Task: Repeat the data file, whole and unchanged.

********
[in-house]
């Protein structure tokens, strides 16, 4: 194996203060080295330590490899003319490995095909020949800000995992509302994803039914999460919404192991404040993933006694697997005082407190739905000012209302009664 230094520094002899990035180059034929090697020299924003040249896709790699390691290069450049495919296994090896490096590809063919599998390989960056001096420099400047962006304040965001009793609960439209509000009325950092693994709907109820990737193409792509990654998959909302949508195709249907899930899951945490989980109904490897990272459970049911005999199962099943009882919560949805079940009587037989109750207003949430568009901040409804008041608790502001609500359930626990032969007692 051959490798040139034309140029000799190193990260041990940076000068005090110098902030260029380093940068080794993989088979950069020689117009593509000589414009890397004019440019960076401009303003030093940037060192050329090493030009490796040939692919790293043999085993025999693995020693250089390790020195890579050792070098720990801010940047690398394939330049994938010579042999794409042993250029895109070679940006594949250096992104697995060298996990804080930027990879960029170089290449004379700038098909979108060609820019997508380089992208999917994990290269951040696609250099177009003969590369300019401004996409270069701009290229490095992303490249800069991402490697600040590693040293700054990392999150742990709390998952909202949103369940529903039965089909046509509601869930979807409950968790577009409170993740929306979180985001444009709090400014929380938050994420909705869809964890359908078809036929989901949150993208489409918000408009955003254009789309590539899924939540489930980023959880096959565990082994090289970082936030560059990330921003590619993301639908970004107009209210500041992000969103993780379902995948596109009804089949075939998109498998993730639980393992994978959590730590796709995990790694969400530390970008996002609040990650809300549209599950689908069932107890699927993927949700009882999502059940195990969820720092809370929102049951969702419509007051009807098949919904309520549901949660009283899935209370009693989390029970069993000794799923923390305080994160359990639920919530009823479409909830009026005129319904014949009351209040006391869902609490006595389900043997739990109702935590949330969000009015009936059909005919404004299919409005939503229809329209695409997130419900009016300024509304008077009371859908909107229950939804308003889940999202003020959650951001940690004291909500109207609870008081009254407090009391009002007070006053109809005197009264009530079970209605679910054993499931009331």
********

[in-house]
């Protein structure tokens, strides 16, 4: 194996203060080295330590490899003319490995095909020949800000995992509302994803039914999460919404192991404040993933006694697997005082407190739905000012209302009664 230094520094002899990035180059034929090697020299924003040249896709790699390691290069450049495919296994090896490096590809063919599998390989960056001096420099400047962006304040965001009793609960439209509000009325950092693994709907109820990737193409792509990654998959909302949508195709249907899930899951945490989980109904490897990272459970049911005999199962099943009882919560949805079940009587037989109750207003949430568009901040409804008041608790502001609500359930626990032969007692 051959490798040139034309140029000799190193990260041990940076000068005090110098902030260029380093940068080794993989088979950069020689117009593509000589414009890397004019440019960076401009303003030093940037060192050329090493030009490796040939692919790293043999085993025999693995020693250089390790020195890579050792070098720990801010940047690398394939330049994938010579042999794409042993250029895109070679940006594949250096992104697995060298996990804080930027990879960029170089290449004379700038098909979108060609820019997508380089992208999917994990290269951040696609250099177009003969590369300019401004996409270069701009290229490095992303490249800069991402490697600040590693040293700054990392999150742990709390998952909202949103369940529903039965089909046509509601869930979807409950968790577009409170993740929306979180985001444009709090400014929380938050994420909705869809964890359908078809036929989901949150993208489409918000408009955003254009789309590539899924939540489930980023959880096959565990082994090289970082936030560059990330921003590619993301639908970004107009209210500041992000969103993780379902995948596109009804089949075939998109498998993730639980393992994978959590730590796709995990790694969400530390970008996002609040990650809300549209599950689908069932107890699927993927949700009882999502059940195990969820720092809370929102049951969702419509007051009807098949919904309520549901949660009283899935209370009693989390029970069993000794799923923390305080994160359990639920919530009823479409909830009026005129319904014949009351209040006391869902609490006595389900043997739990109702935590949330969000009015009936059909005919404004299919409005939503229809329209695409997130419900009016300024509304008077009371859908909107229950939804308003889940999202003020959650951001940690004291909500109207609870008081009254407090009391009002007070006053109809005197009264009530079970209605679910054993499931009331």